Jay Bhagwan

Abstracts

1 A Case Study of Low Head Hydropower Opportunities at Existing Infrastructure in South Africa

Authors: Marco van Dijk, Ione Loots, Jay Bhagwan

Abstract:

Historically, South Africa had various small-scale hydropower installations in remote areas that were not incorporated in the national electricity grid. Unfortunately, in the 1960s most of these plants were decommissioned when Eskom, the national power utility, rapidly expanded its grid and capability to produce cheap, reliable, coal-fired electricity. This situation persisted until 2008, when rolling power cuts started to affect all citizens. This, together with the rising monetary and environmental cost of coal-based power generation, has sparked new interest in small-scale hydropower development, especially in remote areas or at locations (like wastewater treatment works) that could not afford to be without electricity for long periods at a time. Even though South Africa does not have the same, large-scale, hydropower potential as some other African countries, significant potential for micro- and small-scale hydropower is hidden in various places. As an example, large quantities of raw and potable water are conveyed daily under either pressurized or gravity conditions over large distances and elevations. Due to the relative water scarcity in the country, South Africa also has more than 4900 registered dams of varying capacities. However, institutional capacity and skills have not been maintained in recent years and therefore the identification of hydropower potential, as well as the development of micro- and small-scale hydropower plants has not gained significant momentum. An assessment model and decision support system for low head hydropower development has been developed to assist designers and decision makers with first-order potential analysis. As a result, various potential sites were identified and many of these sites were situated at existing infrastructure like weirs, barrages or pipelines. One reason for the specific interest in existing infrastructure is the fact that capital expenditure could be minimized and another is the reduced negative environmental impact compared to greenfield sites. This paper will explore the case study of retrofitting an unconventional and innovative hydropower plant to the outlet of a wastewater treatment works in South Africa.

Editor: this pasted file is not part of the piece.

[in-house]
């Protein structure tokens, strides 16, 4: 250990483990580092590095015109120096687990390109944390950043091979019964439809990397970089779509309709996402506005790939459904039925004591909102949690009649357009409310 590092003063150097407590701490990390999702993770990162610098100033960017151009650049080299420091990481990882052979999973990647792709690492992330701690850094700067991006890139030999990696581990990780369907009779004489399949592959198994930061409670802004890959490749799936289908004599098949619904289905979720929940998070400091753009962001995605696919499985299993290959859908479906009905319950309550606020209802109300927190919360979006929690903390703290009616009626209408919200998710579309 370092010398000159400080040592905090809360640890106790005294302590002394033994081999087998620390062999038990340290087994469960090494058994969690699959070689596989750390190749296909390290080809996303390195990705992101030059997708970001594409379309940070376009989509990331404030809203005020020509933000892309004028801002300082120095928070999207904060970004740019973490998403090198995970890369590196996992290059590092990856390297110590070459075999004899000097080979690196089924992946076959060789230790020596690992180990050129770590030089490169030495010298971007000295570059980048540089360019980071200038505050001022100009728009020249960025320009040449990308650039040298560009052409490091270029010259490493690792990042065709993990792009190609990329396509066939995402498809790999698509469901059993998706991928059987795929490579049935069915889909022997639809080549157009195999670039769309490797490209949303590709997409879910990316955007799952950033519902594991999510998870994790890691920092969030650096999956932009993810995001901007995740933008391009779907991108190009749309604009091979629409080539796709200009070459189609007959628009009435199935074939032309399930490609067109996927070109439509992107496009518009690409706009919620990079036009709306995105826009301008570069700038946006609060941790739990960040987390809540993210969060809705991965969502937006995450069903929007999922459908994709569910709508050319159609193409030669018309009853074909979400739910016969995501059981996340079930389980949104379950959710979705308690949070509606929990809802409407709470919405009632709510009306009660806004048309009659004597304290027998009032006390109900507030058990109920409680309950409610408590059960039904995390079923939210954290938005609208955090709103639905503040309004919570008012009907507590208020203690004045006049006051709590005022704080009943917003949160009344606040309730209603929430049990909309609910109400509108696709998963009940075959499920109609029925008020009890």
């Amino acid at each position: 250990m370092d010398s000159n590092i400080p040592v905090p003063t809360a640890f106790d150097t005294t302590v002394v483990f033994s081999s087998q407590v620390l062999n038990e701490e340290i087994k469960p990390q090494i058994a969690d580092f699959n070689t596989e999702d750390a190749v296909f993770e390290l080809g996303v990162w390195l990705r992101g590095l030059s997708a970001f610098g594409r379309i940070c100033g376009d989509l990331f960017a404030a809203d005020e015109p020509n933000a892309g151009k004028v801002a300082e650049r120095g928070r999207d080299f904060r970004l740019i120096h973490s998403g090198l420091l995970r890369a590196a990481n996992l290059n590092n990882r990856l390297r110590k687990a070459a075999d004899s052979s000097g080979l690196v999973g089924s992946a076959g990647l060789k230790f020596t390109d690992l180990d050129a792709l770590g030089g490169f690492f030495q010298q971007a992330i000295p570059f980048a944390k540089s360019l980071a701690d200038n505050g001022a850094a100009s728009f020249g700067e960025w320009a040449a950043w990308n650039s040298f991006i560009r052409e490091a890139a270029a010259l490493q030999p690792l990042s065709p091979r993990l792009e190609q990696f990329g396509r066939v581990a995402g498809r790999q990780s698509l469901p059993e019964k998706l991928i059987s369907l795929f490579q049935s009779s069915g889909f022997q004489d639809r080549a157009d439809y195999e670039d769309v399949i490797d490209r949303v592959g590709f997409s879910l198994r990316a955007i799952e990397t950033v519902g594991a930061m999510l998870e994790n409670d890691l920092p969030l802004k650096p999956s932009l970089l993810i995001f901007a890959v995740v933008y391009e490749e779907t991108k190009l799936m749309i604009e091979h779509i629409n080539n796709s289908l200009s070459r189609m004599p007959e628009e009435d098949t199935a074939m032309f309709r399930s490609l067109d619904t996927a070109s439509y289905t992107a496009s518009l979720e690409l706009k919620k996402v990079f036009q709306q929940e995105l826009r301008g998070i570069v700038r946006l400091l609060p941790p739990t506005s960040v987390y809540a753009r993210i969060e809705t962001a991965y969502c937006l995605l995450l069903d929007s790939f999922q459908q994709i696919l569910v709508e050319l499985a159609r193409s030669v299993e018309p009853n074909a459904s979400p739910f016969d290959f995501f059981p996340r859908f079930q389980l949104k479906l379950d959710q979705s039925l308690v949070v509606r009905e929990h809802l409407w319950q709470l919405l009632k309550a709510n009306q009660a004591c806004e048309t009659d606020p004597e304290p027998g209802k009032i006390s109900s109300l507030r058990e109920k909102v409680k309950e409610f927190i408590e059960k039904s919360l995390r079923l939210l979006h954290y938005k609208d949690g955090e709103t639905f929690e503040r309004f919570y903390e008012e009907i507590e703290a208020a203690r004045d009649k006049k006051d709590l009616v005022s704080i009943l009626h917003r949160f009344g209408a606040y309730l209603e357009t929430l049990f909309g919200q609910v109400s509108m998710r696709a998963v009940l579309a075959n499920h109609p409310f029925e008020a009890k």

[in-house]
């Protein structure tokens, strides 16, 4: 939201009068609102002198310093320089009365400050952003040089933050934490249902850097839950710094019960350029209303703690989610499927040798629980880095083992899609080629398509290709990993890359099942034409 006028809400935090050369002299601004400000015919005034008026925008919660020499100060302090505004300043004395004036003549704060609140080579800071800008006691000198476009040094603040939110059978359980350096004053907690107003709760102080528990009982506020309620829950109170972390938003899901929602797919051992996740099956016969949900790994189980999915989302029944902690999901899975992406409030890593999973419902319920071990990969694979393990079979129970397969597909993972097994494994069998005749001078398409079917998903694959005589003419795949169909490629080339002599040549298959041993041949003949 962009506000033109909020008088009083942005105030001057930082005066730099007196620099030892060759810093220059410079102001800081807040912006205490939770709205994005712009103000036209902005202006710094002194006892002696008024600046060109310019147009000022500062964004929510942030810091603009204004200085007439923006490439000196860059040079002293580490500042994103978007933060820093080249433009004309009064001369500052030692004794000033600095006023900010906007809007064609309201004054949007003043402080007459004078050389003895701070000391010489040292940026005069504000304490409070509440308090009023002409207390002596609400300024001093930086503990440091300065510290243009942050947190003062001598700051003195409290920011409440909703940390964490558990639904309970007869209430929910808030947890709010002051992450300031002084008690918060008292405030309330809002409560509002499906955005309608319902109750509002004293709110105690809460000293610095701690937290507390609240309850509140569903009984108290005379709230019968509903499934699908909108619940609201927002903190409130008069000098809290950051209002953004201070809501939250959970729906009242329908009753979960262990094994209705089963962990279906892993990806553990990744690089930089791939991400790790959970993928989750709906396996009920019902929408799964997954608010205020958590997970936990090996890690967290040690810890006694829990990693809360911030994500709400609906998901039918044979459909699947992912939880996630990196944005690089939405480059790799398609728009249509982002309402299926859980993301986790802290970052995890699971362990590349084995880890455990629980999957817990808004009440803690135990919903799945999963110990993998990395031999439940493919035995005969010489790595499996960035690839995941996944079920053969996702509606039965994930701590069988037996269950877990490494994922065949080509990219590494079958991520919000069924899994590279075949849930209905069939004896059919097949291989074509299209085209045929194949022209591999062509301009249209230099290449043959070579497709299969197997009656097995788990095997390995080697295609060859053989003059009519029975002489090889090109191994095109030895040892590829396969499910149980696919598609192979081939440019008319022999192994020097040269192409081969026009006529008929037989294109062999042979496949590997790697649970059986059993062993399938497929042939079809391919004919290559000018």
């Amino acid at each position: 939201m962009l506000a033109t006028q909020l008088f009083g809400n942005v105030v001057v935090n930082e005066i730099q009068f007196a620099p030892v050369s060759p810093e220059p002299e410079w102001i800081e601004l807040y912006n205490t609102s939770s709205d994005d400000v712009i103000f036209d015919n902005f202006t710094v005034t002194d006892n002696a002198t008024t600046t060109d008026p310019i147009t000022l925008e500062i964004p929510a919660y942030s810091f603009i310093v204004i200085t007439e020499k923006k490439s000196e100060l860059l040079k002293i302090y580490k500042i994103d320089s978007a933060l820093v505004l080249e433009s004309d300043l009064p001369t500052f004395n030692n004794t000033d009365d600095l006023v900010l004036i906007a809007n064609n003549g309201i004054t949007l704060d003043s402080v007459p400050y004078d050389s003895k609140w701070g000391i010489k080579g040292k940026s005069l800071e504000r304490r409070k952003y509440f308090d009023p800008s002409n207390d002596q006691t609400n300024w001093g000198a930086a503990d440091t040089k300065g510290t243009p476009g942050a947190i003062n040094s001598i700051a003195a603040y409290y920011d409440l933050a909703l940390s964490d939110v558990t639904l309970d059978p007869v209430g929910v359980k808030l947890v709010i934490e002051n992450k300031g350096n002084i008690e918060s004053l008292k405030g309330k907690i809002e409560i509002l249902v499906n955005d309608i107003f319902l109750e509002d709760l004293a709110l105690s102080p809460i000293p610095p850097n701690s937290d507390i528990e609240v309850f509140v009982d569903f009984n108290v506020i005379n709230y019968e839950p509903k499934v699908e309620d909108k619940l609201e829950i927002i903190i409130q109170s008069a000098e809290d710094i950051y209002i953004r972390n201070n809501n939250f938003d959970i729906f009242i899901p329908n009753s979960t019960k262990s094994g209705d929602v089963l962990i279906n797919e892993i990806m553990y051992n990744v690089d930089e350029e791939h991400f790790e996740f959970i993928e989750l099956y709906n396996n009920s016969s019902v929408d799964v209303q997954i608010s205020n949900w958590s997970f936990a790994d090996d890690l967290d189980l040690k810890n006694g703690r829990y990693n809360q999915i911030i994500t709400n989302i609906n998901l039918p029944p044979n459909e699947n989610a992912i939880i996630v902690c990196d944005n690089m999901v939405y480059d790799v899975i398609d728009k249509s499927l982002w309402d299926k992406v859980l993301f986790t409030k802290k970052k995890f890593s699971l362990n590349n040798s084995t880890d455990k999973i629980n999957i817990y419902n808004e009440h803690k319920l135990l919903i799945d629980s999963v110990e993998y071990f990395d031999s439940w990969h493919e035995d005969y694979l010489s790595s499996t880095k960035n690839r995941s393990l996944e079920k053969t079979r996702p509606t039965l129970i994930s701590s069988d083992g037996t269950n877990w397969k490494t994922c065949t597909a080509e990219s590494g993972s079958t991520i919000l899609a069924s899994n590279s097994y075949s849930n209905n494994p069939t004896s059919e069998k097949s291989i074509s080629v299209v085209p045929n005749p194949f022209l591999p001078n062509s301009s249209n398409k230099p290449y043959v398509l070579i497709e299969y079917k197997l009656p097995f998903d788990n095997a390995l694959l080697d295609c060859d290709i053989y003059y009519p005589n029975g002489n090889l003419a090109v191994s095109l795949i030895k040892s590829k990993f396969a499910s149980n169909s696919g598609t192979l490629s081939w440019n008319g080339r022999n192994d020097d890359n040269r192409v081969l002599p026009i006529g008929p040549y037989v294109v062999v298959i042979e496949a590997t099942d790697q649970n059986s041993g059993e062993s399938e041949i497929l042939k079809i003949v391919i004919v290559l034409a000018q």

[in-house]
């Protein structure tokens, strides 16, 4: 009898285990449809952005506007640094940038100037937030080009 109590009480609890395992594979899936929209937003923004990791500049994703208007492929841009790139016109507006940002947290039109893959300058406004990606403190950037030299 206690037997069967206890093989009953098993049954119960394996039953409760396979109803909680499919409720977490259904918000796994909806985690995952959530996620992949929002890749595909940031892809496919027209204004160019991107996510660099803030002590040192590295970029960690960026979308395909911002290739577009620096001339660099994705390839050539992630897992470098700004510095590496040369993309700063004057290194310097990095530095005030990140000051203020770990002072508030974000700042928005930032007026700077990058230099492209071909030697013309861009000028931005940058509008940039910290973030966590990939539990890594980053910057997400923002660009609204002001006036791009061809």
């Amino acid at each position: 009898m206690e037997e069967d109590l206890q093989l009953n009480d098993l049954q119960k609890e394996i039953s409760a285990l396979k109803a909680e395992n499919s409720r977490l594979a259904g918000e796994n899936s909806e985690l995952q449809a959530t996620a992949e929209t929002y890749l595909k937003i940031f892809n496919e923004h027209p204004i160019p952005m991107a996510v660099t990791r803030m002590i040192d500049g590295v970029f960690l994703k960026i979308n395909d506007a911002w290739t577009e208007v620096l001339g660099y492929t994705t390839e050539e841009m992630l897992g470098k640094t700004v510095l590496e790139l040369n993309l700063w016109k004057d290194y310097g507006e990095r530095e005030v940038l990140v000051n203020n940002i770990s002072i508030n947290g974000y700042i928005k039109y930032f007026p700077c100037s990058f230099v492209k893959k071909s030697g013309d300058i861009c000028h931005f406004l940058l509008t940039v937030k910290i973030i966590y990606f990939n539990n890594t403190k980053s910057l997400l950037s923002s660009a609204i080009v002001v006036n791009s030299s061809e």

Keywords: retrofitting, small-scale hydropower, low head hydropower, wastewater treatment works

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